Black Bear #12-0990

May 25, 2012
July 27, 2012
Rescue Location
Shenandoah County, Virginia
Cause of Admission/Condition
Failure to thrive
Former Patient
Patient photo

Last Updated Jump to patient updates

On Thursday, May 24, homeowners in Shenandoah County found a yearling Black Bear in their backyard, unable to stand. They called the Department of Game and Inland Fisheries, and a conservation police officer was dispatched to capture the bear. The bear was admitted to the Wildlife Center the following day.

When Dr. Adam transferred the bear – a male –into a larger indoor enclosure at the Center, he noted that the bear was able to stand and walk — though the yearling appeared to be very thin and covered in ticks. Dr. Miranda and the veterinary team performed a full work-up on Saturday, May 26 while the bear was under anesthesia.   A physical exam, blood work, and radiographs were all performed. Blood work revealed that the bear was anemic and had low levels of protein in his blood. Despite the bear’s very thin condition, the blood work did not reveal that the bear was emaciated – though sometimes high levels of dehydration can affect the interpretation of the blood work. Radiographs did not reveal any fractures.

Dr. Miranda hydrated the bear with subcutaneous fluids and began removing as many ticks as she could while the bear was sedated.   Due to the bear’s age, Dr. Miranda did not feel comfortable housing the yearling in an indoor enclosure any longer, so the staff did a quick cleaning and rearranging of the Bear Pen. Black Bears #12-0189 and #12-0634 were enclosed in Bear Pen 2, while the staff cleaned Bear Pen 1 for the newest bear.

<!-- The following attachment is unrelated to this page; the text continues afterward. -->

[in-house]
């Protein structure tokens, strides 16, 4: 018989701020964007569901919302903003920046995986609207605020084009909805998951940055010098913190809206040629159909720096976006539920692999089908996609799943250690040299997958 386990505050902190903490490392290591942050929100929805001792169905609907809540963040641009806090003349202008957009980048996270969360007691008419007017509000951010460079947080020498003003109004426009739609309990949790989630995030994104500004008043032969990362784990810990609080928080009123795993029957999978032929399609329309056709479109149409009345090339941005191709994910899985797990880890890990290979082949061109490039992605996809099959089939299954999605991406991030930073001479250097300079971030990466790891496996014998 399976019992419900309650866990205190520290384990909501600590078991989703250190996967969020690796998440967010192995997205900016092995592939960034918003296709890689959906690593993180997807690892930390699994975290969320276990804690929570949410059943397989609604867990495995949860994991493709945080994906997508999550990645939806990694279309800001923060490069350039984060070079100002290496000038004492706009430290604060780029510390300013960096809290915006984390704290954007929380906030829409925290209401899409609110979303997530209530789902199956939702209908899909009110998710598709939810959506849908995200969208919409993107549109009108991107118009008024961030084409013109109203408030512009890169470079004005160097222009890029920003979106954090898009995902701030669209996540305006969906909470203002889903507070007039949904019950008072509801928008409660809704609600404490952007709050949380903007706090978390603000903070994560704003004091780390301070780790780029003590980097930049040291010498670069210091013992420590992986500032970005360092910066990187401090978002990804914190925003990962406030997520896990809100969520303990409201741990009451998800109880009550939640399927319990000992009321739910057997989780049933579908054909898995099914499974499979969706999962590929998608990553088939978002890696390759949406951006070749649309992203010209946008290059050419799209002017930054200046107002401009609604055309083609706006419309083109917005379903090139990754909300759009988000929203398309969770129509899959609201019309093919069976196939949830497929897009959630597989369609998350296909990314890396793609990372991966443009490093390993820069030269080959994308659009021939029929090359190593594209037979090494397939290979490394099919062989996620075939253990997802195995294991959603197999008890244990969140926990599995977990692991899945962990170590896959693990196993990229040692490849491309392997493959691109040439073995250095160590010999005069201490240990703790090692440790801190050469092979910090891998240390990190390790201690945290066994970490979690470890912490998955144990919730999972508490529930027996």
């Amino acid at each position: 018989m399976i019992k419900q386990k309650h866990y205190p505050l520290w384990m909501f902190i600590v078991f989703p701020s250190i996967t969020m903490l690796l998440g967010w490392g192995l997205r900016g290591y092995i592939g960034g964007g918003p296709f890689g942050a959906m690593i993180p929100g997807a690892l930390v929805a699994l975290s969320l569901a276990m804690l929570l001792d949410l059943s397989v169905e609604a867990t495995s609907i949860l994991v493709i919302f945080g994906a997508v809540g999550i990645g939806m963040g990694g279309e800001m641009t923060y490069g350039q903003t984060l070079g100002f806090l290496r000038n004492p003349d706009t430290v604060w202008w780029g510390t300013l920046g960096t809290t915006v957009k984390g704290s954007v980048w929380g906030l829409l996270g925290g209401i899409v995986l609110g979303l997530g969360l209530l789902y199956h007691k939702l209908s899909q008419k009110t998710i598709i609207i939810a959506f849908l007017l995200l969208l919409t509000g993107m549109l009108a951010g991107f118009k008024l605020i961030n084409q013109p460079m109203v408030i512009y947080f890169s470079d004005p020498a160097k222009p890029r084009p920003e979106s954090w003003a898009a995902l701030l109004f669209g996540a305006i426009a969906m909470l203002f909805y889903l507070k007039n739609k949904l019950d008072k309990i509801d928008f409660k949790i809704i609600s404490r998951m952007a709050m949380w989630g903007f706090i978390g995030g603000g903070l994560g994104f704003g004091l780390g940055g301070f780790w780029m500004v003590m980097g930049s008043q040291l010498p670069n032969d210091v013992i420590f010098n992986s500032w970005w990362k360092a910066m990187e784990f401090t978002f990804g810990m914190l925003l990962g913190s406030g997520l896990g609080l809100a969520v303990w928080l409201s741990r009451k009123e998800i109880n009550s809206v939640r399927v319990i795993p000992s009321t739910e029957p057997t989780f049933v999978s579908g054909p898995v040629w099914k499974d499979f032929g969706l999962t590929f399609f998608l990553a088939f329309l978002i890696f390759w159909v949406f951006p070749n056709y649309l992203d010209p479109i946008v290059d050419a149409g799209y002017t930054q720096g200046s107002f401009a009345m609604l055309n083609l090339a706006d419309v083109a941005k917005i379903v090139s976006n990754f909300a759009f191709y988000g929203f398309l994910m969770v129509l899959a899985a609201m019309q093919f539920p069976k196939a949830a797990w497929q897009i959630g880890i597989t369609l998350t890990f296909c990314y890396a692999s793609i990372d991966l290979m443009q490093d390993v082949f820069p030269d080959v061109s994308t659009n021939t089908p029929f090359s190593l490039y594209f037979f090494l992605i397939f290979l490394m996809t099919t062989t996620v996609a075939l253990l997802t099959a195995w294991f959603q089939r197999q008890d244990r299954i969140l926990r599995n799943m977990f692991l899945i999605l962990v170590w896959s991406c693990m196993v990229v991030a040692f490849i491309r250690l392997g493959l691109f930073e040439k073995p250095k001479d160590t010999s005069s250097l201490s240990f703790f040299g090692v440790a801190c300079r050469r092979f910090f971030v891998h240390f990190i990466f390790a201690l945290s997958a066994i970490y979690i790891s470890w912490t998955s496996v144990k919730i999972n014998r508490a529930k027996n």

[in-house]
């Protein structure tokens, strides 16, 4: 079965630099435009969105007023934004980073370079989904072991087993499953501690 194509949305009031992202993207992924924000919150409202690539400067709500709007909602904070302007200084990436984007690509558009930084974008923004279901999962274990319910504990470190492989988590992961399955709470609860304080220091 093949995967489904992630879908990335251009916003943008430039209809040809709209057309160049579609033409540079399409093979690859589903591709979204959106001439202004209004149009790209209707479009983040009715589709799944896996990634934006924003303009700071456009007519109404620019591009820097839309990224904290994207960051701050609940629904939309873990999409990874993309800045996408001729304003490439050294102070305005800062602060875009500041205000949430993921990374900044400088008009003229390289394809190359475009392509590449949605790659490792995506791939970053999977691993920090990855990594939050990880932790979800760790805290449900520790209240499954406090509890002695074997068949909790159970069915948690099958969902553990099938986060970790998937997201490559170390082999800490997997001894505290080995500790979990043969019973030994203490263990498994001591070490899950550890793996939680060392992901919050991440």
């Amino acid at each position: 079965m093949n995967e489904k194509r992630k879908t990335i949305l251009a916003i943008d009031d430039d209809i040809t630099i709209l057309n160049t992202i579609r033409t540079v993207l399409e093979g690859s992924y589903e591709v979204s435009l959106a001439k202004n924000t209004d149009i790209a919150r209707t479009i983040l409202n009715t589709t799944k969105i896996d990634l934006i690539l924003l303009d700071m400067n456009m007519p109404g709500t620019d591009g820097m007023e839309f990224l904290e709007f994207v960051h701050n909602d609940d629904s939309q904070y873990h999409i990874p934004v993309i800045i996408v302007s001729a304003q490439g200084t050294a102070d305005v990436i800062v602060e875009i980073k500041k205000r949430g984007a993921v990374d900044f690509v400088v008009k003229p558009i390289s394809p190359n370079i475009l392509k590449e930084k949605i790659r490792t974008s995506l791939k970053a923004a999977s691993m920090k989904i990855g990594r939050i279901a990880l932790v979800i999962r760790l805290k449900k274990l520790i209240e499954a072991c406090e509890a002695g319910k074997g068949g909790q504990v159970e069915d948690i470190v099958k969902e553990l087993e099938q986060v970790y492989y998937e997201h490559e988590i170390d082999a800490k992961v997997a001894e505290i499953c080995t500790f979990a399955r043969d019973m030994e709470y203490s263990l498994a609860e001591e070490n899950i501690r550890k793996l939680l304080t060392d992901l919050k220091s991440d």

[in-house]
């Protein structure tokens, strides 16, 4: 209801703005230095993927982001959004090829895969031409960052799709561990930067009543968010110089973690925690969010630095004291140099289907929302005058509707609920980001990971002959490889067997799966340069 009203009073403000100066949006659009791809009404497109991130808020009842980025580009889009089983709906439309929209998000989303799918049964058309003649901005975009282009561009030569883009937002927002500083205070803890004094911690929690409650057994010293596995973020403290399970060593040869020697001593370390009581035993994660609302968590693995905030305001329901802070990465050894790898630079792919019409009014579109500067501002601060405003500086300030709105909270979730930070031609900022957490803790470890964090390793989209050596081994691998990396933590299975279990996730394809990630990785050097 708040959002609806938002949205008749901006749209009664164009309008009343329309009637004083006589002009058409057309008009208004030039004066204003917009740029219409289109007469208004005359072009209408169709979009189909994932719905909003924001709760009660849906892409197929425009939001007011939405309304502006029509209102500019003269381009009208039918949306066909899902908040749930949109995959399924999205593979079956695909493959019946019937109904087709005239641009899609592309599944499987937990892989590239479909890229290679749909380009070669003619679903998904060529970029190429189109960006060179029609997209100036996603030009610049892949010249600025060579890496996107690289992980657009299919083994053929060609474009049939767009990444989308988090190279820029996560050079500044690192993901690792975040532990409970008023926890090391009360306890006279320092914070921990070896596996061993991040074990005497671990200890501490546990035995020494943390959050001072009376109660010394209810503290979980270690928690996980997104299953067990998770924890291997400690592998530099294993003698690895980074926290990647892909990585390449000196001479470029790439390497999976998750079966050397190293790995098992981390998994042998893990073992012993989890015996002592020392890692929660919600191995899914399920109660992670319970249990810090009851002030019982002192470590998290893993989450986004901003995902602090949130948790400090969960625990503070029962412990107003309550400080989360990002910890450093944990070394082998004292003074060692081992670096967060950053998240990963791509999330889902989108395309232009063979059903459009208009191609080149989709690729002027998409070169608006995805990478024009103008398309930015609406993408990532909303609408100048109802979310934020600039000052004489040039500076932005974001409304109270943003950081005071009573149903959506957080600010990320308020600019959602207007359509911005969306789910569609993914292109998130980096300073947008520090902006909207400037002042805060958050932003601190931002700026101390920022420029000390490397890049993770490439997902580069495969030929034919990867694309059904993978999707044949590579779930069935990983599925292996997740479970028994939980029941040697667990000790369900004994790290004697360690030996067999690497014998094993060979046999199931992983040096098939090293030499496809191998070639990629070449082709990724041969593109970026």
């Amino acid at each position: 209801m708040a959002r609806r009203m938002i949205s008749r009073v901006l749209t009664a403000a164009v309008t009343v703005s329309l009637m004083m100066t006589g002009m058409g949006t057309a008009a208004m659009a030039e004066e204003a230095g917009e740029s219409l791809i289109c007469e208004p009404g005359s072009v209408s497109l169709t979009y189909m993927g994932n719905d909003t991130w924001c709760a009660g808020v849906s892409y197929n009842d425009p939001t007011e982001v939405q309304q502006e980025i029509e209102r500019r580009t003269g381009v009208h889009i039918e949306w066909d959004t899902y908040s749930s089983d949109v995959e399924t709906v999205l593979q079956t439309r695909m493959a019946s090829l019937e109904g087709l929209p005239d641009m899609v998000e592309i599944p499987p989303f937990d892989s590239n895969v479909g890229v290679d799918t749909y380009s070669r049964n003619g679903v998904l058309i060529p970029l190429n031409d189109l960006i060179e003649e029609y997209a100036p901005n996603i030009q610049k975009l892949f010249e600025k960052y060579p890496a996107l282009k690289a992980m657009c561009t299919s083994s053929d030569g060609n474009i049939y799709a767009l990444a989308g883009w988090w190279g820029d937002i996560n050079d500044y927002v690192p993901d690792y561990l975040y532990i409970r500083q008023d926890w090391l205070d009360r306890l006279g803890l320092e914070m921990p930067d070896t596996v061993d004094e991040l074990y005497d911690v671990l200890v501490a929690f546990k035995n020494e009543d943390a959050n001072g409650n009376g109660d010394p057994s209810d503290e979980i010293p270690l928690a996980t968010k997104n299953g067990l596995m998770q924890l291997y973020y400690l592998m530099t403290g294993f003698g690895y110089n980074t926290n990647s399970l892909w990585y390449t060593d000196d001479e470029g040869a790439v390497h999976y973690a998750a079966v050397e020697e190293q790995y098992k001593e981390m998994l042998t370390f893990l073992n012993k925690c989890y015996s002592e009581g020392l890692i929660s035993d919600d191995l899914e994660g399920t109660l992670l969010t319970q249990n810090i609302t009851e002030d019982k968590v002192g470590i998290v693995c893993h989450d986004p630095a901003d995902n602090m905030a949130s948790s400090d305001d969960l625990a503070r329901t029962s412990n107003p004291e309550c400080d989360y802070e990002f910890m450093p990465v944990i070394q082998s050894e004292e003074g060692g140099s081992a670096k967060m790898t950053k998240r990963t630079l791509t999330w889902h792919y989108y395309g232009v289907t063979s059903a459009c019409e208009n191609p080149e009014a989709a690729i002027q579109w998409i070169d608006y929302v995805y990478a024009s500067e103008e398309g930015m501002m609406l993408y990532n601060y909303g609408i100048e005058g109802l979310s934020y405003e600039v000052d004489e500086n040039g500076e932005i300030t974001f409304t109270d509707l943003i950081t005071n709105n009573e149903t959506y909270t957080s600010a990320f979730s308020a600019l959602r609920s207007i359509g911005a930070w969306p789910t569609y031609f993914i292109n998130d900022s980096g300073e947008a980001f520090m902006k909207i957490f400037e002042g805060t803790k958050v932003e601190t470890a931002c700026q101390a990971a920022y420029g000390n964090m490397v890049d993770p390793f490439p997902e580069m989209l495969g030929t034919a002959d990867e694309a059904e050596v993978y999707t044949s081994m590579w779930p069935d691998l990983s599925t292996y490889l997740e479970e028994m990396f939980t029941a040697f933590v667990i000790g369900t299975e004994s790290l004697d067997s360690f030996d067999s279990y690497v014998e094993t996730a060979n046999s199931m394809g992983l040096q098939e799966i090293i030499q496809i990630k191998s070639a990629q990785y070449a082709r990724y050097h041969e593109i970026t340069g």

The rehabilitation staff are currently feeding the Black Bear a small, soft, digestible meal twice a day while the vet staff continues to monitor the bear’s status. The bear currently weighs 9.07 kgs — less than half the size of the Nelson County Black Bear yearling at release.

Patient Updates

Shenandoah County Black Bear yearling #12-0990 was successfully released — along with five other Black Bears — on July 27 in the western part of Augusta County. Click here for release photos and a video!

Black Bear #12-0990 and family are being introduced to two next-door neighbors today: Black Bear yearling #12-1665 and Black Bear cub #12-1755. The staff will monitor both bear pen cams remotely to ensure there are no altercations. The staff are also hopeful that some of the “natural bear behavior” of Black Bear #12-0990 and friends will rub off on the human-habituated bear #12-1755.

Given the large number of Black Bears currently residing in just two of the Center’s bear pens — the release date has been moved up. DGIF Black Bear Project Leader Jaime Sajecki will come to the Center on Friday, July 27, to pick up five bears for release: #12-0189 [female yearling], #12-0990 [male yearling], #12-0634 [male cub from Bedford], #12-1663 & #12-1664 [Chesapeake cubs]. All five bears will be released together in an area VDGIF determines has the appropriate amount of resources and habitat for the two yearlings and three cubs. The area will be as far as possible from human development and in a remote area inaccessible to the public by motorized vehicles.